Reformers welcome Bulger decision
LONDON, England -- Children's charities and penal reform groups have welcomed the decision by the UK Parole Board to free the teenage killers of Jamie Bulger.
Ian Sparks, Chief Executive of The Children's Society, said the rehabilitation of the two killers would be a mark of "our compassion and maturity as a society."
He said: "The shock that we all felt at the time and the collective grief expressed after the event must not now become a call for retribution.
"We believe that all children are capable of both good and bad actions but that no child is evil.
"Our responsibility, as a society, is to learn from this tragedy and to respond to acts of violence committed by young children with a belief that rehabilitation is not only possible, but that it must be the goal we strive to achieve.
"We also believe that it is a mark of our compassion and maturity as a society that we take on a collective responsibility for nurturing and, where necessary, correcting our children.
"We need to remember that Robert Thompson and Jon Venables were children when they committed murder.
"They have had eight years locked in secure accommodation where they have received the intensive therapeutic support and rehabilitation appropriate to children who have committed serious crimes.
"There is no excuse for violence of any sort against children. When children themselves commit serious crimes we have to work with them to prevent them repeating that cycle of violence in later life."
Paul Cavadino, director of the crime reduction charity Nacro (formerly the National Association for the Care and Resettlement of Offenders), also said he welcomed the Parole Board's decision.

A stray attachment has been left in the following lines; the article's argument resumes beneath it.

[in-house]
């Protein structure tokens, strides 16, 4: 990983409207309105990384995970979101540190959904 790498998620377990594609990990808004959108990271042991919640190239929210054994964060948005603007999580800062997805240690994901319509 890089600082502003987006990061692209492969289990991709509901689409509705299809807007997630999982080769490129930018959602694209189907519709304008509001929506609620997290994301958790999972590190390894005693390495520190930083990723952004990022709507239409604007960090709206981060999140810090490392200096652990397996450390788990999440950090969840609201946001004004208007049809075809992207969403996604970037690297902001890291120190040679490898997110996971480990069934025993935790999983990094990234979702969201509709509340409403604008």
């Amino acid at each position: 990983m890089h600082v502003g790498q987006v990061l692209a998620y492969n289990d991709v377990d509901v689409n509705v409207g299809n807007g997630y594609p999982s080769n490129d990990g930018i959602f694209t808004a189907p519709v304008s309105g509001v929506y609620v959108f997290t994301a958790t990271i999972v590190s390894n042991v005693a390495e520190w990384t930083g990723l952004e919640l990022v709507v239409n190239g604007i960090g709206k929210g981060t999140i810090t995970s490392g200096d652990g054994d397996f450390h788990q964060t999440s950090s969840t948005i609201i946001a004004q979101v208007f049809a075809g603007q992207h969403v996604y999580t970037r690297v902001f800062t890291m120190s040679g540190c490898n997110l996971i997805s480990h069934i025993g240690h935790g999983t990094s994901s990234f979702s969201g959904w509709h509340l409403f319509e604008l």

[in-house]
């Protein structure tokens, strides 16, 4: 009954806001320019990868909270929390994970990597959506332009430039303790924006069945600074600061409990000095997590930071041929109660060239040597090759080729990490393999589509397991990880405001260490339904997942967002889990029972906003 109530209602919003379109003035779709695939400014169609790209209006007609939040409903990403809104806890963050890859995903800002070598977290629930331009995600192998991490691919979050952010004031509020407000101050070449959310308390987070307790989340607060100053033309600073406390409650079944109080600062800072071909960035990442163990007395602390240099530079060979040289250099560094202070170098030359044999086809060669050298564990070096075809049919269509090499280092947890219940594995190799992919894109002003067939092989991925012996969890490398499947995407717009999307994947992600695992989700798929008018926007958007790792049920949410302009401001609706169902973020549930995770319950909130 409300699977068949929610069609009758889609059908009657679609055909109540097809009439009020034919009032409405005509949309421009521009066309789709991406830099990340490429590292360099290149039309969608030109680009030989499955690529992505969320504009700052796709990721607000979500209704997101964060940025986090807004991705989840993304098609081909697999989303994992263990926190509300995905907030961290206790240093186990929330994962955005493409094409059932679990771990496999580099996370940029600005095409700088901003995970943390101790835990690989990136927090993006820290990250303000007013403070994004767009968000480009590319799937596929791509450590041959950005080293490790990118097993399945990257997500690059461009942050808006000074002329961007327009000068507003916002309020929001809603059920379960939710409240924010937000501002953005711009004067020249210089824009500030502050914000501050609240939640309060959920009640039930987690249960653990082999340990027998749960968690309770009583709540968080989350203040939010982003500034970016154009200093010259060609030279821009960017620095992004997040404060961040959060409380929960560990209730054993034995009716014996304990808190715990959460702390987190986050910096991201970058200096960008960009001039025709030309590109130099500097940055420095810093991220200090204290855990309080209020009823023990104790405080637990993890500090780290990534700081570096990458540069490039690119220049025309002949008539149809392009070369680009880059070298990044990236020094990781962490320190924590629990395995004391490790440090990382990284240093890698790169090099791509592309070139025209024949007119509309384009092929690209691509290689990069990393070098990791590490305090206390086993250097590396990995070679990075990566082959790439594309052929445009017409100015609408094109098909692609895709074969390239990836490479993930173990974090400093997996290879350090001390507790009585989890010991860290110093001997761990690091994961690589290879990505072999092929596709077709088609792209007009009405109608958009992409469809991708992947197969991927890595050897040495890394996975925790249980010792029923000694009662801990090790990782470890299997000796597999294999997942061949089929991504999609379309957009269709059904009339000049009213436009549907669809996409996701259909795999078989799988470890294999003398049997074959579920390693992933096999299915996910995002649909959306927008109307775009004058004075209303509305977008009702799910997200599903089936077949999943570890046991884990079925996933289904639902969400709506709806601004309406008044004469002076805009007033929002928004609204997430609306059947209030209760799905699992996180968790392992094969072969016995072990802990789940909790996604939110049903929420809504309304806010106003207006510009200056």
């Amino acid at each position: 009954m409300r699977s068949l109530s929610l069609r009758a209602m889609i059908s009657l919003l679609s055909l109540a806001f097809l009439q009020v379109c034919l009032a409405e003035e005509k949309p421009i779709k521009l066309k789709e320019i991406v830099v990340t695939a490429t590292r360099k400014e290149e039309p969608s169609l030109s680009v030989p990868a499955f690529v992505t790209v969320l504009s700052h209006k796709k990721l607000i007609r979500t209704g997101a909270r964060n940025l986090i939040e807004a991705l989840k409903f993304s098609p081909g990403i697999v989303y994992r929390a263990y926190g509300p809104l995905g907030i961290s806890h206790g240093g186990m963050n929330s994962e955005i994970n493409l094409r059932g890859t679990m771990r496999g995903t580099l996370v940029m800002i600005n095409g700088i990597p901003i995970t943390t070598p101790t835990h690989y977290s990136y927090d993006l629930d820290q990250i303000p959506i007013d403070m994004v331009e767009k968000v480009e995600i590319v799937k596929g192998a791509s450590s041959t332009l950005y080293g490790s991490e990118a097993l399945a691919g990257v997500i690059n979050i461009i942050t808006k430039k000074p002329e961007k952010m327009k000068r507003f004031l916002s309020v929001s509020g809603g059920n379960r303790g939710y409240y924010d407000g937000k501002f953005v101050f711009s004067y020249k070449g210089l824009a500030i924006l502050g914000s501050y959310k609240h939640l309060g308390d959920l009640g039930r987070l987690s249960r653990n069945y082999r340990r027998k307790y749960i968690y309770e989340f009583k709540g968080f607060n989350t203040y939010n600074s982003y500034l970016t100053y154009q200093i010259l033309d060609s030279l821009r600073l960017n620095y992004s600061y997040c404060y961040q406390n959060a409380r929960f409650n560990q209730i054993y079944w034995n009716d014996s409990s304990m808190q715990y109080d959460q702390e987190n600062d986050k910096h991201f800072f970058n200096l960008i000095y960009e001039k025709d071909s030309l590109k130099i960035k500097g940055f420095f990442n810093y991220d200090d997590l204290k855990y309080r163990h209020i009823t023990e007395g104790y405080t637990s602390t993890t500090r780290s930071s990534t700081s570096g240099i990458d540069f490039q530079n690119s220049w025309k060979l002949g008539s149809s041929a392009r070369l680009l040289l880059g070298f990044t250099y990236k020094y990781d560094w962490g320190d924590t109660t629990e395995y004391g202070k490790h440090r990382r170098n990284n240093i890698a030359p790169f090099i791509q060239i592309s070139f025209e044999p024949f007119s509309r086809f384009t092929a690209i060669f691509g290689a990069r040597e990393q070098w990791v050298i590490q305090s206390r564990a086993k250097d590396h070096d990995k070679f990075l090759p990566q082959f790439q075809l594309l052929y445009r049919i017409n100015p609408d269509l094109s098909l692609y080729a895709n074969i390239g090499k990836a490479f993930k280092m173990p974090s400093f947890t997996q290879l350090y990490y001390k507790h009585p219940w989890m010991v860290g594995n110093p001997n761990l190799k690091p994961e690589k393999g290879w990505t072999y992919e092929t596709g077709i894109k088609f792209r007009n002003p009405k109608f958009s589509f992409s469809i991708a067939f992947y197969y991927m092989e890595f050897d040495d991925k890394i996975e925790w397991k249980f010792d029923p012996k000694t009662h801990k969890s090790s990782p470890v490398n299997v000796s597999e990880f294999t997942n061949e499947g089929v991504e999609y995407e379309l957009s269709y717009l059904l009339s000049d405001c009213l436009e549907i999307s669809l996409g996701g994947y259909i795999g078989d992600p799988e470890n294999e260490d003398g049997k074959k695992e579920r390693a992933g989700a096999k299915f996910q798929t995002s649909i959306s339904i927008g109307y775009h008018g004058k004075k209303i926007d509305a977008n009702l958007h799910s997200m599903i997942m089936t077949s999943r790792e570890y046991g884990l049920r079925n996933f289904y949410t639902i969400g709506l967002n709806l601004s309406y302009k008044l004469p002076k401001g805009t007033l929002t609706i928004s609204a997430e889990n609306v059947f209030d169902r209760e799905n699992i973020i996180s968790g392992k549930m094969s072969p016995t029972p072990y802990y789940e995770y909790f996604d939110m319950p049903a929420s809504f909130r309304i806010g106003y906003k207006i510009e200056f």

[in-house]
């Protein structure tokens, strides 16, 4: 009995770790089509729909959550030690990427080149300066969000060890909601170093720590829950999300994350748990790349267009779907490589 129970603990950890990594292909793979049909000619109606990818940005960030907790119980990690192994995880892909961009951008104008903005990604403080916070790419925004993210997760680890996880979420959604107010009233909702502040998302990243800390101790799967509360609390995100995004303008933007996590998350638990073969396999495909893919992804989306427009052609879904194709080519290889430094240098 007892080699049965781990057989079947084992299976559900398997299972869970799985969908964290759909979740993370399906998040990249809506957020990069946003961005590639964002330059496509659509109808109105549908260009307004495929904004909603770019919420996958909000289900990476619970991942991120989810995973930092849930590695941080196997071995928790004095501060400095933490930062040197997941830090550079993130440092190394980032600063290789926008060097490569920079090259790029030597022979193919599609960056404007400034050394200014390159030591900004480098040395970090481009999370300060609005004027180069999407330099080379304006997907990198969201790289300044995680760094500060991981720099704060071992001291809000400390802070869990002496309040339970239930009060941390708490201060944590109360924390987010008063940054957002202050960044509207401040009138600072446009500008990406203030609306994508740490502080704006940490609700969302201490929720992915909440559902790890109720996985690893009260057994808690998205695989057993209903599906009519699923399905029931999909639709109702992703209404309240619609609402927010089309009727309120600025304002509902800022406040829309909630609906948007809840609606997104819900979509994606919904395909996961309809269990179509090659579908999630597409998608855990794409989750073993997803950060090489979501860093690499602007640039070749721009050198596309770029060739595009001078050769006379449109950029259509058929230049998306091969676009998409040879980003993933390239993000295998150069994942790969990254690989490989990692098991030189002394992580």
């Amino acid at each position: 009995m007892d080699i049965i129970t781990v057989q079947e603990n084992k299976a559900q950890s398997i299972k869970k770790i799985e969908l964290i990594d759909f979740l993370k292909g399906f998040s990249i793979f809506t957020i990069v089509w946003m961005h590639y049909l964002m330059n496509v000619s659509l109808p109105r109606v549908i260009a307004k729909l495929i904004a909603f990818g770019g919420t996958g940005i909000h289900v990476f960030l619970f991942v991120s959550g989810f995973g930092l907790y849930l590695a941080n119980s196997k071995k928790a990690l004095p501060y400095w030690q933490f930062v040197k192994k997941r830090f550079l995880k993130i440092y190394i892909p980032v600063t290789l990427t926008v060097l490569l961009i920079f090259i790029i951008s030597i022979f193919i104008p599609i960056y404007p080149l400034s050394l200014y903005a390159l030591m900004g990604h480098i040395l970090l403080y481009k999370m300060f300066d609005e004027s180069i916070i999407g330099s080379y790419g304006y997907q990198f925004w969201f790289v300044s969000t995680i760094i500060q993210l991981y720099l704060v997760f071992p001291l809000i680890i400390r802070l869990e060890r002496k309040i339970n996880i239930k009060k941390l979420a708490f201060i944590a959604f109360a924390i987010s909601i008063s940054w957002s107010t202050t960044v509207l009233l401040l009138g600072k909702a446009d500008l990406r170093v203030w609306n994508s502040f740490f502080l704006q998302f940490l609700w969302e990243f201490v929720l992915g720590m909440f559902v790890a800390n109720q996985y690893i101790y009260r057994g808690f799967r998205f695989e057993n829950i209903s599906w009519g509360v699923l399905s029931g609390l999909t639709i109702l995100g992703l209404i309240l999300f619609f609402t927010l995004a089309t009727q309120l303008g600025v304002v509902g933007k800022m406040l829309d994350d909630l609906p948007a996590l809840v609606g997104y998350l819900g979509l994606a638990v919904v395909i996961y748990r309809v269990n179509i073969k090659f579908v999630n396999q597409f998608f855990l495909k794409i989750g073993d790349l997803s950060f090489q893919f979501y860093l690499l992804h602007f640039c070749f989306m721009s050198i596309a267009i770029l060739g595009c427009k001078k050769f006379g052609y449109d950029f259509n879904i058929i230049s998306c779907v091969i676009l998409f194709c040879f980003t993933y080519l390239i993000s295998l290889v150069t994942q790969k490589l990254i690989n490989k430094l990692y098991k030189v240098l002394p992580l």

"Though their crime was awful, eight years' detention is a heavy punishment for a child," he said.
"No good can come of the incessant demand to extract the last ounce of punishment out of two boys who committed a terrible crime when they were seriously disturbed children.
"From the moment these two boys were charged with James Bulger's murder to the present day, too many people have confused the need for justice with the anger and distress that many understandably feel about their crime."
He continued: "The public will be better protected by releasing them now under supervision than leaving them to spend time in the prison system, which could undo much of the treatment and rehabilitation they have received.
"We as a society must be strong enough to allow two young men who offended so grievously as young boys to retake their place in the community.
"It would serve no-one's interests to wreck their rehabilitation and jeopardise their safety by hounding them down or subjecting them to the odium and hatred which has characterised so much of the debate about them."
A spokeswoman for the Howard League for Penal Reform said: "This is such a tragedy for all concerned, but it is a unique tragedy and there are no lessons to be learnt for anybody else.
"We would rather see the media attention minimised so it can be a healing process for those involved."
Shadow home secretary Ann Widdecombe said: "I believe that the tariffs imposed by Michael Howard (the previous Home Secretary) of 15 years were more appropriate given the gravity of this offence.
"If there was such objection to sending them to an adult prison, then other arrangements could, and should, have been made for their secure detention, and thought should be given to doing this in any comparable cases in the future.
"However, given that the Lord Chief Justice has set a tariff of eight years, which means that the Parole Board is able to order their immediate release, anonymity is crucial and must be respected by the public and the media.
"I send my deepest sympathy to all of James Bulger's family, particularly Ralph Bulger and Denise Fergus at this difficult time for them."
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